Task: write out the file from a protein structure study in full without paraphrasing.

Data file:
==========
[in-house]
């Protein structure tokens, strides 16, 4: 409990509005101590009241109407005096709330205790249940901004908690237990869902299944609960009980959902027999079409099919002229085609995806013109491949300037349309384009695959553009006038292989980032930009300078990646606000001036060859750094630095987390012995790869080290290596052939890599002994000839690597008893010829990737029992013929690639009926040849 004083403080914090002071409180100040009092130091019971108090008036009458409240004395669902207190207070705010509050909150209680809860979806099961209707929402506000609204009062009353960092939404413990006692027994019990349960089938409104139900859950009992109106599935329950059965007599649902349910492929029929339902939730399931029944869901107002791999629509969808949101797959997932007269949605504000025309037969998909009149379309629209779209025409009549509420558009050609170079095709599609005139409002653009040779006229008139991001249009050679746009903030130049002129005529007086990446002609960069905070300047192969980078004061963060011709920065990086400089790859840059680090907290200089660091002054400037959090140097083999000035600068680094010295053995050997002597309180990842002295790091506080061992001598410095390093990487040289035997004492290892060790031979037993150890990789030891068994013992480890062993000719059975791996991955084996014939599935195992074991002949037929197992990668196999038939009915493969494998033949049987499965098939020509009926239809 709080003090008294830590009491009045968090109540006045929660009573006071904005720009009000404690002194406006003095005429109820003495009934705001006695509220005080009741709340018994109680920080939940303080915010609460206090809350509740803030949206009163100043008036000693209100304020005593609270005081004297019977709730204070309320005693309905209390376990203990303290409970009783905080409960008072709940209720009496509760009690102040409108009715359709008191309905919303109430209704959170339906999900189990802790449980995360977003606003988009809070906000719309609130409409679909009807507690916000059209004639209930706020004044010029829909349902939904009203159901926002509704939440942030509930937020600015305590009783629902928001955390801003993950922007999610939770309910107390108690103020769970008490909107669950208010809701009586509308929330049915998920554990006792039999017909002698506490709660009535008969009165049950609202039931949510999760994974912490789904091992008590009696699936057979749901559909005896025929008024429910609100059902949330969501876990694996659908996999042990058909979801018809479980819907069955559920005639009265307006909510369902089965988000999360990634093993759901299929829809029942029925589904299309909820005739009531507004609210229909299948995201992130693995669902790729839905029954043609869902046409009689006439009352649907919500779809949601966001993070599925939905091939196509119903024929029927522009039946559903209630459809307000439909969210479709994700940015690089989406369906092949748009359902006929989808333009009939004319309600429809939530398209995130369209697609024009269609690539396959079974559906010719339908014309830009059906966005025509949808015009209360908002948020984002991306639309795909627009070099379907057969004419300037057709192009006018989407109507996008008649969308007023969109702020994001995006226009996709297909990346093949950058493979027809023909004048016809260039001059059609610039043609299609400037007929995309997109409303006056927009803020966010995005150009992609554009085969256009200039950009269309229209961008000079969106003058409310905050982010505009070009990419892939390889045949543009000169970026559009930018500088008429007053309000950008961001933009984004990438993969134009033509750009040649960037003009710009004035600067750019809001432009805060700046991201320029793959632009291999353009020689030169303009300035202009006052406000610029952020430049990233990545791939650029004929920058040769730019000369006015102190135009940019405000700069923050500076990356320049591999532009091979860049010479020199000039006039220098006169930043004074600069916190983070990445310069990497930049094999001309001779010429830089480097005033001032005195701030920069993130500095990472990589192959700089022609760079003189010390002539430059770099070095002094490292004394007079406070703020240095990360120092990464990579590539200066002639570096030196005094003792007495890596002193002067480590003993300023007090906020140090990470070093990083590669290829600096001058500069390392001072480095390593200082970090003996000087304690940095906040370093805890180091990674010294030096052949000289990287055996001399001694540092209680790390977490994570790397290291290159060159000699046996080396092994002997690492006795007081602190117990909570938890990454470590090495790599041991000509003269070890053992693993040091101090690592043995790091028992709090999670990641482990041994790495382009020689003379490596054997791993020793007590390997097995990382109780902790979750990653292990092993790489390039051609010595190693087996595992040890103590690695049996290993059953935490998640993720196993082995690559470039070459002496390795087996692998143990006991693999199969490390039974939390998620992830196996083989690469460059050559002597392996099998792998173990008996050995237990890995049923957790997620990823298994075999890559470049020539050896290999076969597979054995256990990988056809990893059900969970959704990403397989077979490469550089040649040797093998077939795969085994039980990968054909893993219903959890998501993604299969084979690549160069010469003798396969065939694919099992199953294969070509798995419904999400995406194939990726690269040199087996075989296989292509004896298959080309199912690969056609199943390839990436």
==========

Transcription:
[in-house]
């Protein structure tokens, strides 16, 4: 409990509005101590009241109407005096709330205790249940901004908690237990869902299944609960009980959902027999079409099919002229085609995806013109491949300037349309384009695959553009006038292989980032930009300078990646606000001036060859750094630095987390012995790869080290290596052939890599002994000839690597008893010829990737029992013929690639009926040849 004083403080914090002071409180100040009092130091019971108090008036009458409240004395669902207190207070705010509050909150209680809860979806099961209707929402506000609204009062009353960092939404413990006692027994019990349960089938409104139900859950009992109106599935329950059965007599649902349910492929029929339902939730399931029944869901107002791999629509969808949101797959997932007269949605504000025309037969998909009149379309629209779209025409009549509420558009050609170079095709599609005139409002653009040779006229008139991001249009050679746009903030130049002129005529007086990446002609960069905070300047192969980078004061963060011709920065990086400089790859840059680090907290200089660091002054400037959090140097083999000035600068680094010295053995050997002597309180990842002295790091506080061992001598410095390093990487040289035997004492290892060790031979037993150890990789030891068994013992480890062993000719059975791996991955084996014939599935195992074991002949037929197992990668196999038939009915493969494998033949049987499965098939020509009926239809 709080003090008294830590009491009045968090109540006045929660009573006071904005720009009000404690002194406006003095005429109820003495009934705001006695509220005080009741709340018994109680920080939940303080915010609460206090809350509740803030949206009163100043008036000693209100304020005593609270005081004297019977709730204070309320005693309905209390376990203990303290409970009783905080409960008072709940209720009496509760009690102040409108009715359709008191309905919303109430209704959170339906999900189990802790449980995360977003606003988009809070906000719309609130409409679909009807507690916000059209004639209930706020004044010029829909349902939904009203159901926002509704939440942030509930937020600015305590009783629902928001955390801003993950922007999610939770309910107390108690103020769970008490909107669950208010809701009586509308929330049915998920554990006792039999017909002698506490709660009535008969009165049950609202039931949510999760994974912490789904091992008590009696699936057979749901559909005896025929008024429910609100059902949330969501876990694996659908996999042990058909979801018809479980819907069955559920005639009265307006909510369902089965988000999360990634093993759901299929829809029942029925589904299309909820005739009531507004609210229909299948995201992130693995669902790729839905029954043609869902046409009689006439009352649907919500779809949601966001993070599925939905091939196509119903024929029927522009039946559903209630459809307000439909969210479709994700940015690089989406369906092949748009359902006929989808333009009939004319309600429809939530398209995130369209697609024009269609690539396959079974559906010719339908014309830009059906966005025509949808015009209360908002948020984002991306639309795909627009070099379907057969004419300037057709192009006018989407109507996008008649969308007023969109702020994001995006226009996709297909990346093949950058493979027809023909004048016809260039001059059609610039043609299609400037007929995309997109409303006056927009803020966010995005150009992609554009085969256009200039950009269309229209961008000079969106003058409310905050982010505009070009990419892939390889045949543009000169970026559009930018500088008429007053309000950008961001933009984004990438993969134009033509750009040649960037003009710009004035600067750019809001432009805060700046991201320029793959632009291999353009020689030169303009300035202009006052406000610029952020430049990233990545791939650029004929920058040769730019000369006015102190135009940019405000700069923050500076990356320049591999532009091979860049010479020199000039006039220098006169930043004074600069916190983070990445310069990497930049094999001309001779010429830089480097005033001032005195701030920069993130500095990472990589192959700089022609760079003189010390002539430059770099070095002094490292004394007079406070703020240095990360120092990464990579590539200066002639570096030196005094003792007495890596002193002067480590003993300023007090906020140090990470070093990083590669290829600096001058500069390392001072480095390593200082970090003996000087304690940095906040370093805890180091990674010294030096052949000289990287055996001399001694540092209680790390977490994570790397290291290159060159000699046996080396092994002997690492006795007081602190117990909570938890990454470590090495790599041991000509003269070890053992693993040091101090690592043995790091028992709090999670990641482990041994790495382009020689003379490596054997791993020793007590390997097995990382109780902790979750990653292990092993790489390039051609010595190693087996595992040890103590690695049996290993059953935490998640993720196993082995690559470039070459002496390795087996692998143990006991693999199969490390039974939390998620992830196996083989690469460059050559002597392996099998792998173990008996050995237990890995049923957790997620990823298994075999890559470049020539050896290999076969597979054995256990990988056809990893059900969970959704990403397989077979490469550089040649040797093998077939795969085994039980990968054909893993219903959890998501993604299969084979690549160069010469003798396969065939694919099992199953294969070509798995419904999400995406194939990726690269040199087996075989296989292509004896298959080309199912690969056609199943390839990436």